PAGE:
It’s a big step, for sure. So, what drove such a large undertaking? The reason, according to the project’s marketing co-lead Michelle Coe, “We believe that WordPress wasn’t broken and didn’t need to be fixed by mandating a block editor. We also believe the pre-5.0 WordPress publishing experience was (and still is) a tried and tested solution complimented by a wide array of plugins that extend its functionality.”

Coe says that “By creating the ClassicPress fork, we provided an option for people to continue using the CMS they trust, while also creating an opportunity to create a more robust, business-focused CMS.”

Indeed, the focus of ClassicPress seems to be the business community, where stability and predictability are often preferred. Rather than pushing out large changes (such as Gutenberg) that could hamper users with a steep learning curve and/or potential incompatibilities, Coe says the fork will take what WordPress does well and make it “…leaner, more secure, and more useful.”

ClassicPress Home Page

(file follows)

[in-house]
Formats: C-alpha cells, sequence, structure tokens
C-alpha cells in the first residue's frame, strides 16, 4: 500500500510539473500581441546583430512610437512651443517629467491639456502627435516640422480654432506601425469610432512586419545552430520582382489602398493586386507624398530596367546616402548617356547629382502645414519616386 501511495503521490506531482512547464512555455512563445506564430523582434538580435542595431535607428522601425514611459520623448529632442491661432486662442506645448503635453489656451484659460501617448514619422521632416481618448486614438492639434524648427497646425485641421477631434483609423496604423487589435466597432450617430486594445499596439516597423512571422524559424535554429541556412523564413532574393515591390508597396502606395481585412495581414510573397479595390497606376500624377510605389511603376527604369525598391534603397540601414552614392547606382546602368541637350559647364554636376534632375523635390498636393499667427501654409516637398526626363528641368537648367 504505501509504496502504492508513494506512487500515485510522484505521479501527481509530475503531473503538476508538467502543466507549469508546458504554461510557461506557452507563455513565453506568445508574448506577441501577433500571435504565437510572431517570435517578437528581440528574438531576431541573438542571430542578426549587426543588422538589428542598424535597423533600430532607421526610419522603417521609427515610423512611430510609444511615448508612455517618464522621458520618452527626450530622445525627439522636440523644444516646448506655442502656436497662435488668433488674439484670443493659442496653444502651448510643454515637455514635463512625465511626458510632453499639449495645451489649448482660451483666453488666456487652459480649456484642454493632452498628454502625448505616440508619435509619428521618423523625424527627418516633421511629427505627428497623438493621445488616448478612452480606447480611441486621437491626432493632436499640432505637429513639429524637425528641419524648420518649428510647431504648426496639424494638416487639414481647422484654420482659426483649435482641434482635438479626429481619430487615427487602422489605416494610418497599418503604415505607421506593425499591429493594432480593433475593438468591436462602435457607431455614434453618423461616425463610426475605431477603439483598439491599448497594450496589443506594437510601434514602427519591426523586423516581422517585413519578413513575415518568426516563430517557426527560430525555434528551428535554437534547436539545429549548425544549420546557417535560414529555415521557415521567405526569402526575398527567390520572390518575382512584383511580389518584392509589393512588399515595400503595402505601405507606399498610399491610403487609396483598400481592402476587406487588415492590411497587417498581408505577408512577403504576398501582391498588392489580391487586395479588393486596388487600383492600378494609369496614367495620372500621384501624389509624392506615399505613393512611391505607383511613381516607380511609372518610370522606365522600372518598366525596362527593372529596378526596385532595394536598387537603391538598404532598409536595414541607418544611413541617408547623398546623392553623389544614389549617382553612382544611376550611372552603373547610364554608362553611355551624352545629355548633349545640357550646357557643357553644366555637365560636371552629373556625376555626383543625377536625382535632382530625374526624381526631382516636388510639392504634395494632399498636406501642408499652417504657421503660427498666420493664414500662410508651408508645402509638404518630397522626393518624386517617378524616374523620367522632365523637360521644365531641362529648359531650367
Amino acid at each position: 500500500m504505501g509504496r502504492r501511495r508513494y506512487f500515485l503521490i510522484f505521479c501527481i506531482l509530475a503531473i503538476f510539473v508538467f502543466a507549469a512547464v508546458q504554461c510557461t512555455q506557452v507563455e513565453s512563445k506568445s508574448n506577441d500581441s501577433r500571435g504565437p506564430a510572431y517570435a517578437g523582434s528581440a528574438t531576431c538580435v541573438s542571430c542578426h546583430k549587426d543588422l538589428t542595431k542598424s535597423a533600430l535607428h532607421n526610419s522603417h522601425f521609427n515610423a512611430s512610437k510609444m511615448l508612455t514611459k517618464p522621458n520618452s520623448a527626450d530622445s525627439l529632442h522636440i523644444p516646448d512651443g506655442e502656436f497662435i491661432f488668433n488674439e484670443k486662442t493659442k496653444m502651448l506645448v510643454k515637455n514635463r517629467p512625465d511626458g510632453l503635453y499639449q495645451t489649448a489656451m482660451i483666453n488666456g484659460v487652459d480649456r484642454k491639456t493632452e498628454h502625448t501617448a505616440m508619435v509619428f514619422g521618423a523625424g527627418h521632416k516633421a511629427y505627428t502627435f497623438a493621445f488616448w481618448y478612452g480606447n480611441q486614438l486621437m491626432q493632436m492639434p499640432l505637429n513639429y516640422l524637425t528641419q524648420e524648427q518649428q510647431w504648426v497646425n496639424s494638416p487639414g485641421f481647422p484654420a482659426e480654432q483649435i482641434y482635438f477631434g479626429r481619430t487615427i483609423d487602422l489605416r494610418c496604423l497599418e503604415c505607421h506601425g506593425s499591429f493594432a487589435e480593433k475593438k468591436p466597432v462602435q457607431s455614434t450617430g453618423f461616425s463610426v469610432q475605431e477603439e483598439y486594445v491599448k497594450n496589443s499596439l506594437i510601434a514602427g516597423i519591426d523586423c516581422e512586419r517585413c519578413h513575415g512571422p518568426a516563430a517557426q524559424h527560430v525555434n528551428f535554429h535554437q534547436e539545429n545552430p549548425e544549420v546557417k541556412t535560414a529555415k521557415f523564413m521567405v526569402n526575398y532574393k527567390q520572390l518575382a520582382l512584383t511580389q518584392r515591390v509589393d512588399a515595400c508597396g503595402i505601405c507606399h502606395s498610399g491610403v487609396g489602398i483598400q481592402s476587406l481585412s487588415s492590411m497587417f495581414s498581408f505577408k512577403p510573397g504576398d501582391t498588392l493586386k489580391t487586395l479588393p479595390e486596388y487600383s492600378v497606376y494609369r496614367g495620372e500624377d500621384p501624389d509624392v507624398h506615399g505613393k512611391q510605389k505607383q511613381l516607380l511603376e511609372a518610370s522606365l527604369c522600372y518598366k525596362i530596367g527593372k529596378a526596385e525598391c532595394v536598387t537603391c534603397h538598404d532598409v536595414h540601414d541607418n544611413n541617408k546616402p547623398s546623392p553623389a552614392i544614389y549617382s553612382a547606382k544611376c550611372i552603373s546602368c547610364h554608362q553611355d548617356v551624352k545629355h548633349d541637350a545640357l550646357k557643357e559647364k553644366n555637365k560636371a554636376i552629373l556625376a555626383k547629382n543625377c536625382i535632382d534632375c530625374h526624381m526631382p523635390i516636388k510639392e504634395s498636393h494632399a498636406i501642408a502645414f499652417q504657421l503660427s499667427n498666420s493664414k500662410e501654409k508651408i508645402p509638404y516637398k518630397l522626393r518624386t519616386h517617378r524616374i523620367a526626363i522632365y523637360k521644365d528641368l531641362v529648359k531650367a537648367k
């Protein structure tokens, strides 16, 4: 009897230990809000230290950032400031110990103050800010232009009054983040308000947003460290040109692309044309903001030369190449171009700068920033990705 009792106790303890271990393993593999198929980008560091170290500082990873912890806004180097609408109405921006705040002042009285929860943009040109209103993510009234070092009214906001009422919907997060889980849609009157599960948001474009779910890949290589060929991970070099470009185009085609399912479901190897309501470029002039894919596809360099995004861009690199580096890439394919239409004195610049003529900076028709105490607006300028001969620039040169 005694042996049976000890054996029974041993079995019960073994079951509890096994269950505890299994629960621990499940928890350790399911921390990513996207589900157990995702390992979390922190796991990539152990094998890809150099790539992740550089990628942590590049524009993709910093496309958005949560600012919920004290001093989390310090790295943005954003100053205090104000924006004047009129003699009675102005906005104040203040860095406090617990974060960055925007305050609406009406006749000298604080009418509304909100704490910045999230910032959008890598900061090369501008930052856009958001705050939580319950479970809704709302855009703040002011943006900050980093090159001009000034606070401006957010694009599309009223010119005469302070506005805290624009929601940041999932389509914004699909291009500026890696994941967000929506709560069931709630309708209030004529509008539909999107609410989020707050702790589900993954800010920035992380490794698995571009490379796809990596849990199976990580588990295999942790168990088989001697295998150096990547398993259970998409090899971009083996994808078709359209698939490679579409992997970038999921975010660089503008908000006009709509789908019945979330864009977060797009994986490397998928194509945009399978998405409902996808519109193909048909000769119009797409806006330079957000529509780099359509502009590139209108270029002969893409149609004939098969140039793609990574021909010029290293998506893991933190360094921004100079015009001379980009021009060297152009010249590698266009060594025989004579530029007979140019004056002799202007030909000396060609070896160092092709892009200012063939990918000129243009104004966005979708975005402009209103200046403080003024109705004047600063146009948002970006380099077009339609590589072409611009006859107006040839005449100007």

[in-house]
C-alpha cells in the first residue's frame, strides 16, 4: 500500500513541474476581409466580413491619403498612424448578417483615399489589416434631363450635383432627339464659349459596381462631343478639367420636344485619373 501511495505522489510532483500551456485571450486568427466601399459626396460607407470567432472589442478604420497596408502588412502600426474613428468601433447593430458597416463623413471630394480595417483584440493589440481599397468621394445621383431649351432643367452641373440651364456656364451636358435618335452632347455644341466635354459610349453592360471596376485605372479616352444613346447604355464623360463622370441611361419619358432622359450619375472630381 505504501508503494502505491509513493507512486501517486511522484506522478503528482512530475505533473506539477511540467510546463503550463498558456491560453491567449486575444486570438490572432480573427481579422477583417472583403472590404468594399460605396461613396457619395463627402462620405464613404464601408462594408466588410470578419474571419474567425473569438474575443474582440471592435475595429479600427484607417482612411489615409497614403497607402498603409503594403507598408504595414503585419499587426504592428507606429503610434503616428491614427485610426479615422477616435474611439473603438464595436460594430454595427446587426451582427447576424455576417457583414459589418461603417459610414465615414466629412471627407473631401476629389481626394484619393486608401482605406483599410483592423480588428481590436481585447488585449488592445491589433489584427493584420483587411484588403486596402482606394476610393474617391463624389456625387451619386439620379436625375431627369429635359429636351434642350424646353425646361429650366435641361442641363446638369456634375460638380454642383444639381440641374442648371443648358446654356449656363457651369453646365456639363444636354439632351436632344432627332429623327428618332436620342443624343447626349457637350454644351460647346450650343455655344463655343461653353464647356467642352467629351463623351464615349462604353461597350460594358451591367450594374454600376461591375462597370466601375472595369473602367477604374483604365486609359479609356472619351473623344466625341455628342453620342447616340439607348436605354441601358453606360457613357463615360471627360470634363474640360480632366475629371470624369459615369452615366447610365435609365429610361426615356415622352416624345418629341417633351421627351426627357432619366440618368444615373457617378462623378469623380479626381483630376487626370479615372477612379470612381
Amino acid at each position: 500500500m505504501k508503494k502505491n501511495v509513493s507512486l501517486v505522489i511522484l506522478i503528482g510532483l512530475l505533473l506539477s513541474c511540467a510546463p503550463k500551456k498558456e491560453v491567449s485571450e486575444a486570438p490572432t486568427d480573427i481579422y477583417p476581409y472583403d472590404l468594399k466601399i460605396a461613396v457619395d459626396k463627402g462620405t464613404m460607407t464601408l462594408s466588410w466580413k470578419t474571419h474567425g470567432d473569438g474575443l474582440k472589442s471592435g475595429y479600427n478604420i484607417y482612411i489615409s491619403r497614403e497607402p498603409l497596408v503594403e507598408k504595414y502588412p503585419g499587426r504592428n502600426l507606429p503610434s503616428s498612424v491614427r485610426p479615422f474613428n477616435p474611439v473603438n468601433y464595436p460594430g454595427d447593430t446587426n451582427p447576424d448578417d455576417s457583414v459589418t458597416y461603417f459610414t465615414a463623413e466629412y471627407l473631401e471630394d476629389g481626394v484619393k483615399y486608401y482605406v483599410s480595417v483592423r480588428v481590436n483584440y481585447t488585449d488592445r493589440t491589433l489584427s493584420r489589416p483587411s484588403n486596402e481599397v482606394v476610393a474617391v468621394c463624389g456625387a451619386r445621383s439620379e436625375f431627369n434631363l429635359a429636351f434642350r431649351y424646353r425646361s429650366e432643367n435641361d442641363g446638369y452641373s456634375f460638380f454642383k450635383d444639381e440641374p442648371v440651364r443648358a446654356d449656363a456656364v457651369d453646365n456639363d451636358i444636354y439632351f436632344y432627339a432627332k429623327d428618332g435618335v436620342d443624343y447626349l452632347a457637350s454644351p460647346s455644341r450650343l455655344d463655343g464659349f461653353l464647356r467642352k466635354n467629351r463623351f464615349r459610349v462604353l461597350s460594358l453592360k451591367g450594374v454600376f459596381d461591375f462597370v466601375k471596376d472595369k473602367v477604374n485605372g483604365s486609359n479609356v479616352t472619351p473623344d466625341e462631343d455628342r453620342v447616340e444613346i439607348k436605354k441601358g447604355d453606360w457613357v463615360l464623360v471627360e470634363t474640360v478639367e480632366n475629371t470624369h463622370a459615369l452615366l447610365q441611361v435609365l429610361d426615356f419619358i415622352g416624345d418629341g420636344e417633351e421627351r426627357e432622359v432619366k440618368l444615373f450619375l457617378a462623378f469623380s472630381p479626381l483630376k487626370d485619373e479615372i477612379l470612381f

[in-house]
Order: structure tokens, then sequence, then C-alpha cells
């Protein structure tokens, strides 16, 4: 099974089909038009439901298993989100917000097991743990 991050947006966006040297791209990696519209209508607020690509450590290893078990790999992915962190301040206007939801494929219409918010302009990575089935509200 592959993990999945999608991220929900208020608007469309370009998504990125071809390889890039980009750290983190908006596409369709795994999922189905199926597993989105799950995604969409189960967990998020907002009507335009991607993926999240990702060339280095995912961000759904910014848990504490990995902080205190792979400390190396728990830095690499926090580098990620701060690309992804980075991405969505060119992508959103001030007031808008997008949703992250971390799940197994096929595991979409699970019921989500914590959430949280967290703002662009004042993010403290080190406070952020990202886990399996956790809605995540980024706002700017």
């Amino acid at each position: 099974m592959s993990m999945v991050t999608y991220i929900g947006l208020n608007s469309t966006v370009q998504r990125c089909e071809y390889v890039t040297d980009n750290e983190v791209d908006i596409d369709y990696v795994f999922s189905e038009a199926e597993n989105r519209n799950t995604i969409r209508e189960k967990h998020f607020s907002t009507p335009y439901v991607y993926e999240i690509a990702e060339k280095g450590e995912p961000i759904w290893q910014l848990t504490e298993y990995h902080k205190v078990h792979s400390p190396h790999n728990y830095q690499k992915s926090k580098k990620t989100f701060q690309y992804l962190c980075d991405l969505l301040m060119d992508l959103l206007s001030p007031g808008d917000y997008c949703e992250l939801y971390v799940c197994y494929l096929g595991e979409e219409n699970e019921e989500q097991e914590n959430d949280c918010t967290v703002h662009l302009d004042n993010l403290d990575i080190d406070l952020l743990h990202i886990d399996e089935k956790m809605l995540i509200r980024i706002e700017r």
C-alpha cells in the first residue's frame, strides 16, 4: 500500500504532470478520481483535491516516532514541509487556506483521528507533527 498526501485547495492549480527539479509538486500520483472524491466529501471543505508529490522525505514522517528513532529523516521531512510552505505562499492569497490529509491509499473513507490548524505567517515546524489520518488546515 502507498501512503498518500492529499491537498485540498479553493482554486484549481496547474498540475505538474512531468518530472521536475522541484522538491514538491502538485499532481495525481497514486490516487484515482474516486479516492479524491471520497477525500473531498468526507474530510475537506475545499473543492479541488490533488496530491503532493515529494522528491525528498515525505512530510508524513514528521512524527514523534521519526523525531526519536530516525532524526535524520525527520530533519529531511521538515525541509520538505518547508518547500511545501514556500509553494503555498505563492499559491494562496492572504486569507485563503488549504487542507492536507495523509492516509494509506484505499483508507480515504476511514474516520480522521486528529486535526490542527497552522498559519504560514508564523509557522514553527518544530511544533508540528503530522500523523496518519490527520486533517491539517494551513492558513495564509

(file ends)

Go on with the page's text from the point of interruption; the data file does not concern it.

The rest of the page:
Democratic Decision-making

One of the undercurrents of the WordPress 5.0 development process was a perceived lack of communication between project insiders and the community at large. To some, it seemed like user concerns were being pushed aside in favor of directives from the top. Fair or not, it was a common lament.

Beyond the fork’s new name, …

Choosing a Resume + Cover Letter Font? 10 Tips & Examples

What is the best font for your resume? It’s not a loaded question. Too often people over think typography choices for resumes or cover letters because they think the type has to look “designed.” The reality is that it just needs to be highly readable.

So where do you start? Today, we’ve got ten great options to help you choose a readable, well-designed typeface to help your resume or cover letter stand out.

All these fonts stand out from the crowd, while also keeping your resume clear, classy, and readable!

1. Bolt Sans

best font for resume

The number one thing to think about when choosing a cover letter or resume font is how will it look in print? There are so many great typefaces available for download, but they aren’t all designed to be printed.

You need a high-quality typeface with an extensive character set so that you won’t be struggling to find certain characters or print elements later.